To make sure they remember you site however, you can do the following things so that your site stays visible to the user during their period of browsing and contemplation:
- Give users a special reason to return; for example daily deals on Groupon;
- If your site has a particularly good feature or USP, make sure users associate it with your brand (the best examples being those that sum up their USP in their name such as webuyanycar.com);
- Make your URL (or site name or phrase users will put into Google) as unique as possible;
- Make your website name intuitive to spell;
- If you can email users, then send messages at useful points in time, such as if you have recently redesigned the site or started a big sale;
- Display your site’s name consistently throughout the site, but especially on the first and last pages users will commonly see.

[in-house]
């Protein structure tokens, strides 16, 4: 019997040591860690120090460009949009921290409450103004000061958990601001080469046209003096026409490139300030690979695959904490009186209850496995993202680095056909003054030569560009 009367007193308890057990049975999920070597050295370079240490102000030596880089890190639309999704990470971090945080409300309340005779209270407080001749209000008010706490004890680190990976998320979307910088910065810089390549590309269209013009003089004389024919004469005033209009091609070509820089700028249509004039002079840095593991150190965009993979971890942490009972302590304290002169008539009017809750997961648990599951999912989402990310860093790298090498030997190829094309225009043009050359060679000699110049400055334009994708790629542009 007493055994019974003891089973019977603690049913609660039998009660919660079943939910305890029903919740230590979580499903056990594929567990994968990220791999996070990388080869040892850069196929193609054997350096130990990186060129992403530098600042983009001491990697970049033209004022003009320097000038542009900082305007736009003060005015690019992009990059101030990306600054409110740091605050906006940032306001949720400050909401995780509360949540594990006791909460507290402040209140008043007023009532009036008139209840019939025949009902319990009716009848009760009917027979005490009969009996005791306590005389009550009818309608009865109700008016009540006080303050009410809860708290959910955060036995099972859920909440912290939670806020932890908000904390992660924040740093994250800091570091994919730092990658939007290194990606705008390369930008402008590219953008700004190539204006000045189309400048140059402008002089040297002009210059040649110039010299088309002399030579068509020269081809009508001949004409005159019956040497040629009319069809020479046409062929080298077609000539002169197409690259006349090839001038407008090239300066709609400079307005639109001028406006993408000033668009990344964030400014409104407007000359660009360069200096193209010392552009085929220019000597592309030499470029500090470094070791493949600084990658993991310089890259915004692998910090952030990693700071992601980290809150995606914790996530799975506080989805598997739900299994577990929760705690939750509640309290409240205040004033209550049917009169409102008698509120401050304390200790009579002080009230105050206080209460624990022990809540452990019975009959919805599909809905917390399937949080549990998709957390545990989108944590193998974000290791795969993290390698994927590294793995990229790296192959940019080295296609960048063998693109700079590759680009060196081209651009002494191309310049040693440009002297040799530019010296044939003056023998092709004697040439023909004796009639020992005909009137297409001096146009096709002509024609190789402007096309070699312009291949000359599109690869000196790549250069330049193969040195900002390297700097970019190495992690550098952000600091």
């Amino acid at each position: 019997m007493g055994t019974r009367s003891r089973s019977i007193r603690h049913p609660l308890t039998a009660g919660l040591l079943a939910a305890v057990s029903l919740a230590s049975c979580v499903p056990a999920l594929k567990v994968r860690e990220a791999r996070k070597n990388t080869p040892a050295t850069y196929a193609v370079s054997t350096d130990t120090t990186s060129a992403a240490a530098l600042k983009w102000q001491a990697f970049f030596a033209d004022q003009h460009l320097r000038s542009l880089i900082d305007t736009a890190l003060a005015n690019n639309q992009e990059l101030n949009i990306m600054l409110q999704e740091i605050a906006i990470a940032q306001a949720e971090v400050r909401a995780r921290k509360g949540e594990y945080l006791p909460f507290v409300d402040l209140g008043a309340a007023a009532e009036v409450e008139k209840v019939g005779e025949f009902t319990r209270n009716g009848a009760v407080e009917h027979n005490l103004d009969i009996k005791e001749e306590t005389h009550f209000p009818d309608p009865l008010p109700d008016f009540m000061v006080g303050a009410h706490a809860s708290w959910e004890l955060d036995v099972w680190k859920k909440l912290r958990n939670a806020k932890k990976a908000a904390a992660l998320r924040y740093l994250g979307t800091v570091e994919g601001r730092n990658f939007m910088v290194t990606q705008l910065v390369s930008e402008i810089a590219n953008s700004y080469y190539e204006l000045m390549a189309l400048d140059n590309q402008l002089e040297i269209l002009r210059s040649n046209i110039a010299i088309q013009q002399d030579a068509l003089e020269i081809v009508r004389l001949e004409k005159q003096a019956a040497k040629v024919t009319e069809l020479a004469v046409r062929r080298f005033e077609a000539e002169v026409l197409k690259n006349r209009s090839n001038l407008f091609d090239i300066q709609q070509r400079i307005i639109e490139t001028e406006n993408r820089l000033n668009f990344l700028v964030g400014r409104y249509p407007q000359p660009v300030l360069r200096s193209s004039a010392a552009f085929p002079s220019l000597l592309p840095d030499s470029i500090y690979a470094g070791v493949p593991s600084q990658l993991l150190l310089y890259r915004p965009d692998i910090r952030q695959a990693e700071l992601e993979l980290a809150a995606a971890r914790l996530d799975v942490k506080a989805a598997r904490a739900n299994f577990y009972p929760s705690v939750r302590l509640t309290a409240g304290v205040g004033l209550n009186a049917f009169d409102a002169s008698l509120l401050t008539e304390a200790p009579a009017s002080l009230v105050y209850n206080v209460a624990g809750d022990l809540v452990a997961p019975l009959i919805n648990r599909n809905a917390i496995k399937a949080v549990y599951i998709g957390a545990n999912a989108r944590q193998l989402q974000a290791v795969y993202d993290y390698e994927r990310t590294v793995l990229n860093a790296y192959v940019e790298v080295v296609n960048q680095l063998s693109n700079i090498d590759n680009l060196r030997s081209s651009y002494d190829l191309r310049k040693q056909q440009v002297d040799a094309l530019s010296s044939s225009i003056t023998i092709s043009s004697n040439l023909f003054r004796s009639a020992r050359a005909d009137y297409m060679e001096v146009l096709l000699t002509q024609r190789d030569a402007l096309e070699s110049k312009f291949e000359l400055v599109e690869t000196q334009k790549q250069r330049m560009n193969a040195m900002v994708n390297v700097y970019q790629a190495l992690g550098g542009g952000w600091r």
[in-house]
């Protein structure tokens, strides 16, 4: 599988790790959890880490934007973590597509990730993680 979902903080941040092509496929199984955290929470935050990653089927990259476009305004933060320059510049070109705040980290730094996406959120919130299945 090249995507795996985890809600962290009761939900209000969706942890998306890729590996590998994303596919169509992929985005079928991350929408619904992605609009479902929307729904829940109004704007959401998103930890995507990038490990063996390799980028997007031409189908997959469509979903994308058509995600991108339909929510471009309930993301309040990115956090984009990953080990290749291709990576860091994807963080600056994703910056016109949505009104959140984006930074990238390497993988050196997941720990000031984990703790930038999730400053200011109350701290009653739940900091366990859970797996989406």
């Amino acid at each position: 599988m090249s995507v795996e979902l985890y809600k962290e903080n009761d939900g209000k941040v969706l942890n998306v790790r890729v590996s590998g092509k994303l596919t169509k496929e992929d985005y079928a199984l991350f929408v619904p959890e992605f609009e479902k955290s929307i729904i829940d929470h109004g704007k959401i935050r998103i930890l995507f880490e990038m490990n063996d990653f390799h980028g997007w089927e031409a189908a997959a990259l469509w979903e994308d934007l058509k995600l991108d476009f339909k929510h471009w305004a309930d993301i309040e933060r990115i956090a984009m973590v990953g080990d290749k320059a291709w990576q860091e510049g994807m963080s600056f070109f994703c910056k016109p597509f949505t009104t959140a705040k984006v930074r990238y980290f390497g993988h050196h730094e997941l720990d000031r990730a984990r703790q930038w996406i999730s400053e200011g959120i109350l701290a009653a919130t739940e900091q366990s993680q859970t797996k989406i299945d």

Recall and Recognition
Users will be more likely to return to your site simply because they can recall the name more easily, as well as remembering what good features they found on the first visit. And the more users come back, the more opportunities you are giving them to further discover and engage with your site.
Step 2- Long term loyalty
Once users are given the maximum exposure to your site, your site needs to work hard to change their attitude for good. There is simply no substitute for an engaging, trustworthy, usable, unique and fair-priced website to cause a real change in attitude. Nevertheless, there are certain features which are more important than others in this respect. There is much literature on these features, often referred to as the ‘Eight C’s of customer loyalty’. They are: Customization, Contact interactivity, Care, Community, Convenience, Cultivation, Choice, and Character. See this paper Customer Loyalty in Ecommerce for a detailed explanation of each of these features; or the blog article The 9 C's of client retention with a slightly different take on them (not specific to online or to e-commerce):